The Republic of Moldova is part of the Eastern Partnership, which is an initiative that enables closer political, economic and cultural relations among the EU, its member states and 6 eastern European partners. Moldova gained independence from the Soviet Union in 1991. The young republic later established itself as a “sovereign, independent, unitary and indivisible state” in 1994 according to the Constitution of the Republic of Moldova, which has been amended several times to date. The transition of the country from a communist regime to a democratic one gave way to the strengthening of national political stability and administrative bodies, the reform of central and local governments and the restructuring of domestic legislation.
During the transition period, the Republic implemented three administrative-territorial reforms, which impacted local public administration. In 1994, some changes were made to the Soviet system of administrative organisation, however the Soviet model remained largely unaltered. In 1997, Moldova ratified the European Charter of Local Self-Government (Charter), which came into force in February 1998. On 30 December 1998, the Law on Territorial-Administrative Organisation was adopted, which subsequently allowed for a significant administrative reform whose goal was to increase the economic capacity and autonomy of local governments in line with the standards of the Charter. In December 2001, the newly elected Communist government carried out another round of administrative-territorial reforms, which restored a quasi-Soviet model of territorial division of authority and reduced local autonomy on the basis of the Law on Local Public Administration adopted on 18 March 2003.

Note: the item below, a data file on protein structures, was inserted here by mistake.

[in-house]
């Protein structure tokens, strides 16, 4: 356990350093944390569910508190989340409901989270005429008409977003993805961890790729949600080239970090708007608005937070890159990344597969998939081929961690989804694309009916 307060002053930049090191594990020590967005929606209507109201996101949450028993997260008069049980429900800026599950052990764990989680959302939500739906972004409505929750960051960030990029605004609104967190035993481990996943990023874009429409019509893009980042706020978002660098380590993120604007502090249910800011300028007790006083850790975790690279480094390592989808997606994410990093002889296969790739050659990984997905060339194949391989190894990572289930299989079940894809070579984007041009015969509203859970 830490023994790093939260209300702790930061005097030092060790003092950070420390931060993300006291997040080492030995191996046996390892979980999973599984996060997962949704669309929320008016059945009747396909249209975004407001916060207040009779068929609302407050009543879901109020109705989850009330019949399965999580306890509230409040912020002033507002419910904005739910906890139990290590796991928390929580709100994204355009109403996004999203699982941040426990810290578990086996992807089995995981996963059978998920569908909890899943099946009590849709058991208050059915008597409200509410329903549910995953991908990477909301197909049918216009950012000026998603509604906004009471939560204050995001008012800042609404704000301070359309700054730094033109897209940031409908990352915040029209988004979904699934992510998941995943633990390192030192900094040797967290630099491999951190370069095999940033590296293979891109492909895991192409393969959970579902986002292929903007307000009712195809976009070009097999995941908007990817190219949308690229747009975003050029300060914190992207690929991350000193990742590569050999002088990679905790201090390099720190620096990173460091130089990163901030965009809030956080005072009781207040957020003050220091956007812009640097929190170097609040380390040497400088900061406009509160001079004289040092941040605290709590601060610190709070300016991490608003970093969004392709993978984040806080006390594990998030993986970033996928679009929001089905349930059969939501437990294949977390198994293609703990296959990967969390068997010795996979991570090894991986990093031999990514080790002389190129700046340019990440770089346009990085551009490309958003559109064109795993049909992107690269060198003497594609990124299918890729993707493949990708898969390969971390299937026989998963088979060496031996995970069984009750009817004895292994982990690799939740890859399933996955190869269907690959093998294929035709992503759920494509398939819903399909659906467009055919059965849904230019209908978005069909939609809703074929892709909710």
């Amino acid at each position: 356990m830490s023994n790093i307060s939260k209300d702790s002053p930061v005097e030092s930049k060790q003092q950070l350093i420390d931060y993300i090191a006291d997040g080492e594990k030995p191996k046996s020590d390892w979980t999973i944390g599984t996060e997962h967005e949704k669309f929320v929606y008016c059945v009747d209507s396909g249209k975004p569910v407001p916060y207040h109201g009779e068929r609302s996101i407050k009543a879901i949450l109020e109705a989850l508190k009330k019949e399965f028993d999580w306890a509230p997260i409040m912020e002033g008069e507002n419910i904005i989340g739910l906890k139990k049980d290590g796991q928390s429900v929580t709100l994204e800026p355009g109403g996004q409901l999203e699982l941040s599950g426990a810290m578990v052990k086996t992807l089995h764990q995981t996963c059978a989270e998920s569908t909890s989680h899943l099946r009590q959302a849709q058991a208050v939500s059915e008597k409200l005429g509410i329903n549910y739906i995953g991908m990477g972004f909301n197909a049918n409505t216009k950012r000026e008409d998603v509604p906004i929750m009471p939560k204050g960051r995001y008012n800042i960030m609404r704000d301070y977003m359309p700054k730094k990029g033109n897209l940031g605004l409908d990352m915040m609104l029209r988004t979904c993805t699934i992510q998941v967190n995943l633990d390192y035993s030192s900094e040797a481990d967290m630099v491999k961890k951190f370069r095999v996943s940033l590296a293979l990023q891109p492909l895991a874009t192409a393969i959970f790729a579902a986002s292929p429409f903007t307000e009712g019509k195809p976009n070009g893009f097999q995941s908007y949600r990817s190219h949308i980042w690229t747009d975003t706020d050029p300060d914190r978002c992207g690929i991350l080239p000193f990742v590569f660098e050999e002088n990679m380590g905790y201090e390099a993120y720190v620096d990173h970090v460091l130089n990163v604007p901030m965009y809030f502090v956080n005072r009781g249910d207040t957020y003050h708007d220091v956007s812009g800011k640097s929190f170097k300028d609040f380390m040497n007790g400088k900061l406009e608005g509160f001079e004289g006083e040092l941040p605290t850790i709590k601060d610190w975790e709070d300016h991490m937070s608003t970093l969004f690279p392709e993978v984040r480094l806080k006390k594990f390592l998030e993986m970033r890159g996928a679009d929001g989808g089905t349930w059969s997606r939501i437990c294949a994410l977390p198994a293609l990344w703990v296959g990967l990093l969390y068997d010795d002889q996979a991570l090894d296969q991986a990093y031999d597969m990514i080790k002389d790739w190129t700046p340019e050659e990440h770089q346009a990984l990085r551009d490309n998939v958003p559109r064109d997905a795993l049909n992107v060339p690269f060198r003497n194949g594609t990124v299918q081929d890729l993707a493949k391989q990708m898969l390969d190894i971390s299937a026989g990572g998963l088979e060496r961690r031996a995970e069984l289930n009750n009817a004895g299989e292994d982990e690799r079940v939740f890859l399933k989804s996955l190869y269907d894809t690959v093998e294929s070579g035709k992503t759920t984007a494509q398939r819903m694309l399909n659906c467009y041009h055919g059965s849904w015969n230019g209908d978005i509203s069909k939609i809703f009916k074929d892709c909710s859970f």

Moldova’s current local public administration is organized according to territorial-administrative units, which is based on the principles of local autonomy, decentralisation of public services, eligibility of local public administration authorities, and consultation of the citizens on local problems of special interest, as stated in Article 109 of the Constitution. The structure of Moldova’s local public administration was further elaborated upon by the Law on Local Public Administration of 28 December 2006, which states that the local government operates at two levels of administration. The first level of local public administration consists of local communities, villages and towns, whereas the second level consists of territorial-administrative units5.
The second tier of local public administration consists of public bodies with general or special powers created with the purpose of promoting interests and addressing the issues of the population of a given territorial administrative unit. There are thirty- five territorial units that correspond to this level of local government authority: thirty-two districts (rayons), two municipalities (municipii) -Chisinau and Balti, and one autonomous territorial unit (ATU Gagauzia). There is also one unrecognised territorial unit (Transnistria), which does not consider itself under the jurisdiction of Moldova, but is internationally considered as a part of Moldova.
The role of rayons (districts)
According to the Law on Local Public Administration, responsibilities of the rayons include public order – coordination, organisation and supervision of aspects of military administration; rayon-wide roads, construction, operation and repairs – rayon-wide local public transport; the construction of long-distance gas pipelines and other heat and power facilities of local importance; the coordination and implementation of sports and youth programs; maintenance of theatres and TV stations; provision of grants to the bottom tier ear-marked for personnel expenses in libraries and other cultural institutions other than museums; the construction, operation, and maintenance of primary schools, gymnasiums, lyceums, after-school and other educational institutions, boarding schools; and the social protection and maintenance of social institutions.